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Resource Library

Image by Nagesh Badu

Outdoor Composting

Soil Cycle offers Backyard Composting Workshops to teach individuals the basics of starting and managing their own compost system.

Picking a System

We have designed a composting flow chart to help you decide the best composting system for you.

If you have more questions, feel free to email us.

Active Compost

Hot or active composing is the process of managing your compost pile's carbon to nitrogen ratio, temperature, moisture and turning schedule more closely. Hot composting produces a finer finished product faster, can break down compostable-ware better, and can kill weed seeds and other pathogens

Passive Compost

Passive composing is the slow decomposition process that is mediated by fungi, worms, and other natural decomposers. It might be slow, but it takes minimal effort. There are multiple approaches to passive composting including: compost rings, trenching, closed-lid bins, and large piles. 

Backyard Composting
Image by hannah grace

Indoor Composing

Soil Cycle offers Vermicompost Workshops to teach individuals the basics of starting and managing their own worm compost system.

You can also contact us to recieve a tour of our worm composting system.


Using worms to help you break down organic matter can be done in a variety of systems. Worms need air-flow, moisture, and bedding materials but they create incredible natural fertilizer.


Bokashi composting is an anaerobic process that relies on inoculated bran to ferment kitchen waste. Bokashi bins can process veggies, meat, and dairy safety leaving you with nutrient-rich scraps that can be buried or added to a compost pile.

Stealth Bins

For individuals who are limited by space, finances, or hypercritical neighbors, the stealth bin provides a way to compost at home! Cornell Composting provides a simple how-to guide.

Indoor Compostig

Sustainable Gardening



Soil Cycle's demonstration garden showcases permaculture techniques and focuses on medicinal, edible, and native plants. We have compiled information both from Soil Cycle and from other local organizations.

Using Compost

Building your own compost and soil is both rewarding and incredible for the Earth. We have compiled some sources of how to use compost in your yard and garden.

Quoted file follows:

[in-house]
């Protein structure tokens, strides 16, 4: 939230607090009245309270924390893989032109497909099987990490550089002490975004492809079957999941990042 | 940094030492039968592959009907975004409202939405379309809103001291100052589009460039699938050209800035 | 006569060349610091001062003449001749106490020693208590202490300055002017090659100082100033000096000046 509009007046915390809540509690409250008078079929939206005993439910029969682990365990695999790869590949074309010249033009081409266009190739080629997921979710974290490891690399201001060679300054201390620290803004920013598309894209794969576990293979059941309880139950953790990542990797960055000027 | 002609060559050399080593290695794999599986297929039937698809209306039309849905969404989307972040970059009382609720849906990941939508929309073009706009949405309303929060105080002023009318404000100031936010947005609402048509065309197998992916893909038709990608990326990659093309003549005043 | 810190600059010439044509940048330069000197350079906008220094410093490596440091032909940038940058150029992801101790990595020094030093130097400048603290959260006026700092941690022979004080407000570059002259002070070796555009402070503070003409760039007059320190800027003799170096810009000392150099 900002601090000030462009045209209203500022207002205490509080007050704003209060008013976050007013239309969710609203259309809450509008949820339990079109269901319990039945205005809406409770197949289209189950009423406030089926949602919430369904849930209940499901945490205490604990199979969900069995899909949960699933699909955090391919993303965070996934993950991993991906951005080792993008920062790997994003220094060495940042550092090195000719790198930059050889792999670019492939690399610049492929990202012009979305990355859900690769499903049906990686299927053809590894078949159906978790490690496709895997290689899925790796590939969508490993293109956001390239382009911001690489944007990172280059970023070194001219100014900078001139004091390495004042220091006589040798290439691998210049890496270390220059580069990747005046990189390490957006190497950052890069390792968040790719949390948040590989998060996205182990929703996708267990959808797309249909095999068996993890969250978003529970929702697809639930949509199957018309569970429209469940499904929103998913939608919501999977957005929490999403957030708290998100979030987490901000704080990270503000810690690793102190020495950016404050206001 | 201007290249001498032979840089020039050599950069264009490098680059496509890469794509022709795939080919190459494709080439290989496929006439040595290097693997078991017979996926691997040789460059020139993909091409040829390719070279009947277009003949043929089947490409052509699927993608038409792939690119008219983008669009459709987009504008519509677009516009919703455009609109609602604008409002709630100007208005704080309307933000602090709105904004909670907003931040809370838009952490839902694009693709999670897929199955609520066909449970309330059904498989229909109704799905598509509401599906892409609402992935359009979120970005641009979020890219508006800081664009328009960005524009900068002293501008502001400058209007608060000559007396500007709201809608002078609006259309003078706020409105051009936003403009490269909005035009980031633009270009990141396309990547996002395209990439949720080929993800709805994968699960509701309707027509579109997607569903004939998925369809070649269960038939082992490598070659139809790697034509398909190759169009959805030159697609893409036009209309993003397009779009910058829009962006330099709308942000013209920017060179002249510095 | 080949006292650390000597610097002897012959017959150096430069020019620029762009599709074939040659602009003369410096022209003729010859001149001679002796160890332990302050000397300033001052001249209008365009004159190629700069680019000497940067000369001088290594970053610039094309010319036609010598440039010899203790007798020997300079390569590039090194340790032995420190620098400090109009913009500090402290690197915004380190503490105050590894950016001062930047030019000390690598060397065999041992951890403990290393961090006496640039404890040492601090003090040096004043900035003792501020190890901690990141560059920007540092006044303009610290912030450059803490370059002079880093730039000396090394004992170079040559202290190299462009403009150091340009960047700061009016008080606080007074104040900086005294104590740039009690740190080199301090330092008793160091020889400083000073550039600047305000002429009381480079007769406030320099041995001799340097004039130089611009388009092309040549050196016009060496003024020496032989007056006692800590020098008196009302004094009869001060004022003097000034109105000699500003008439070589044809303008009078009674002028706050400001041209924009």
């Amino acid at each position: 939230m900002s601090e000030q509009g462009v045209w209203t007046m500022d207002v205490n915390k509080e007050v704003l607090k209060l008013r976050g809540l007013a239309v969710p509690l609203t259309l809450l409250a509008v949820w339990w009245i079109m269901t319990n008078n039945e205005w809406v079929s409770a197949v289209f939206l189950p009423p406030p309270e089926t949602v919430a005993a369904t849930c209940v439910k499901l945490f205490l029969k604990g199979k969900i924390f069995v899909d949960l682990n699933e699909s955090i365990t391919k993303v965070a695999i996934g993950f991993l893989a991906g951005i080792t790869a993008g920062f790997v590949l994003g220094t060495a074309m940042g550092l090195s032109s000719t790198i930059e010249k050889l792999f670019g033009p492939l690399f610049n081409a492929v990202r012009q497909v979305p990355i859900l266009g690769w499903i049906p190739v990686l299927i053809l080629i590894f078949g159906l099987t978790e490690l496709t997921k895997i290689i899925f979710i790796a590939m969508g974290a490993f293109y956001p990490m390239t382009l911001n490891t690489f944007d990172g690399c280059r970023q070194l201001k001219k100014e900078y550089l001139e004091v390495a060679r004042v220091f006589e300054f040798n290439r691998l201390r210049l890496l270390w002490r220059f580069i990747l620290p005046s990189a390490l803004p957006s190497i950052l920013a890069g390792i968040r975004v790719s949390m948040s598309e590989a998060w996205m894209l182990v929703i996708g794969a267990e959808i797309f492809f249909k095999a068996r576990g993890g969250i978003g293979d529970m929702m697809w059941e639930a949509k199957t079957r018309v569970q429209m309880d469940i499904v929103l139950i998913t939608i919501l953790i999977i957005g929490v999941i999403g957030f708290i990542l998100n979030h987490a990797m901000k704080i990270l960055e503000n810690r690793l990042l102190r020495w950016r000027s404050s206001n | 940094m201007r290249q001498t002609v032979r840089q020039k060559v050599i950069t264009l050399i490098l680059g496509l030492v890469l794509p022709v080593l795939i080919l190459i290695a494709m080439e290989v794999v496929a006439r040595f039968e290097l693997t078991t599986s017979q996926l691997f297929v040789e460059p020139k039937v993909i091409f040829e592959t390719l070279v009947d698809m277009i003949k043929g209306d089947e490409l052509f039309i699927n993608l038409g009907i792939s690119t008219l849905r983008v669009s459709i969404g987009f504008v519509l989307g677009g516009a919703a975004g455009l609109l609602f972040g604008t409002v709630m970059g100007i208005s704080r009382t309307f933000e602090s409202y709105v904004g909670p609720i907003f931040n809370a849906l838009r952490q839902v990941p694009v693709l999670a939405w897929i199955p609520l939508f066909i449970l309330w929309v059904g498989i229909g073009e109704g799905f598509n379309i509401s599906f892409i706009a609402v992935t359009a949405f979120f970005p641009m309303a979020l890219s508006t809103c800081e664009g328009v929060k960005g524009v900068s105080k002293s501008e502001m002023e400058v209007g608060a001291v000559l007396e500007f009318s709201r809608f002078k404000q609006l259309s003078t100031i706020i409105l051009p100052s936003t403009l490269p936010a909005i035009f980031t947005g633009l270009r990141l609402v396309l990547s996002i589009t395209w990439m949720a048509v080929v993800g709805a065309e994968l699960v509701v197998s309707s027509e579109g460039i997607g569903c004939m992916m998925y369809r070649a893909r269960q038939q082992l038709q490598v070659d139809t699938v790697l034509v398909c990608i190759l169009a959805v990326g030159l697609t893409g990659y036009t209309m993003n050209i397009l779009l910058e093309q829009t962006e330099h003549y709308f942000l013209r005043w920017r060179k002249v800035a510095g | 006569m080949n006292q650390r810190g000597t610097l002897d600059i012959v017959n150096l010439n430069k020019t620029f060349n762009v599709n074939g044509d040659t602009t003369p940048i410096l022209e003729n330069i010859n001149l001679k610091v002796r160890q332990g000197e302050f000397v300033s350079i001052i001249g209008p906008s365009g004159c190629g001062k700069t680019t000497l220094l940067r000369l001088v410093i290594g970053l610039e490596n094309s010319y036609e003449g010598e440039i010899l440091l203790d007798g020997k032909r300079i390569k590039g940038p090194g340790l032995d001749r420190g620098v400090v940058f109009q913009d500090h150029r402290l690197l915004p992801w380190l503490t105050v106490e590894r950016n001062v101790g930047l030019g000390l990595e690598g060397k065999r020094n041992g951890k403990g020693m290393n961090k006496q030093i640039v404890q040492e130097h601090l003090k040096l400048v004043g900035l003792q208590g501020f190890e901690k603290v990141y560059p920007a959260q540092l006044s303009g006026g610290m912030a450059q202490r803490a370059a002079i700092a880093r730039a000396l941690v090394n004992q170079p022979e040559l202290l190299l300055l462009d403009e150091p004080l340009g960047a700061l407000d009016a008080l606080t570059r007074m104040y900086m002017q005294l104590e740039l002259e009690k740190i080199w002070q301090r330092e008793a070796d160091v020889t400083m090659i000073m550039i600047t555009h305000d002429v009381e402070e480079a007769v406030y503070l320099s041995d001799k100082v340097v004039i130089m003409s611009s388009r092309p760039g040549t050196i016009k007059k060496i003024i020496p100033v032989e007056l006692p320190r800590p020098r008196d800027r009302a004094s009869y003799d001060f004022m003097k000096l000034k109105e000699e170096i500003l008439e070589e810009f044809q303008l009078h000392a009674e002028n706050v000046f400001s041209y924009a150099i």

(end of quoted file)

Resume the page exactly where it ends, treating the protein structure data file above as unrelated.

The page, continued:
Wildlife Habitat

Through a partnership with the National Wildlife Federation we teach gardening for wildlife. Keeping water, shelter, food, and pollinators in mind provides space for both humans and nonhuman species to thrive. 


Western Montana


Sustainable gardening often means small, local, and native systems. Since healthy habitats are dominated by cnative plants, we have complied a limited list of Western Montana resources. 


Understanding Food Waste

In the United States, over one-third of all available food goes uneaten through loss or waste. Food waste is a major issue that happens at all levels of the food system. Reducing food waste can impact climate change, soil health, food security, and landfilling issues. There are many wonderful resources available that explain this issue in greater depth and offer tools to help. Here is just an overview.


Food takes many precious resources to grow and is "wasted" at every level of the food system. Agricultural food waste happens for a few major reasons:

Cosmetically Imperfections

Low Prices

Labor Shortages

Unpredictable Conditions


Distribution Challenges


Once food has left the farm, it is often wasted in the distribution process, at stores, and in restaurants. When your businesses relies on food, food waste becomes both a financial and environmental concern.

Businesses can reduce waste by:

 Increasing Inventory Management

Work Closer with Producers

Track Food Waste

Donate Food


USDA estimates of 31% of food waste happens at the retail and consumer levels. This added up to approximately 133 billion pounds and $161 billion worth of food. To help reduce food waste: 

Buy with Meals in Mind

Love Leftovers

Freeze Excess

Store Food Correctly

Get Creative with Scraps

Compost the Rest; 

Sign Up for Collection Services



When organic materials, like food go to the landfill, they get buried (often in plastic containers) and anaerobically decompose extremely slowly. When food decomposes this way it releases methane, a greenhouse gas 25x more harmful than carbon dioxide. Eliminating food scraps from landfills would be equivalent of removing 20% of all the cars in the country from the road.

Move for Hunger 
The Power of Waste

Food Waste
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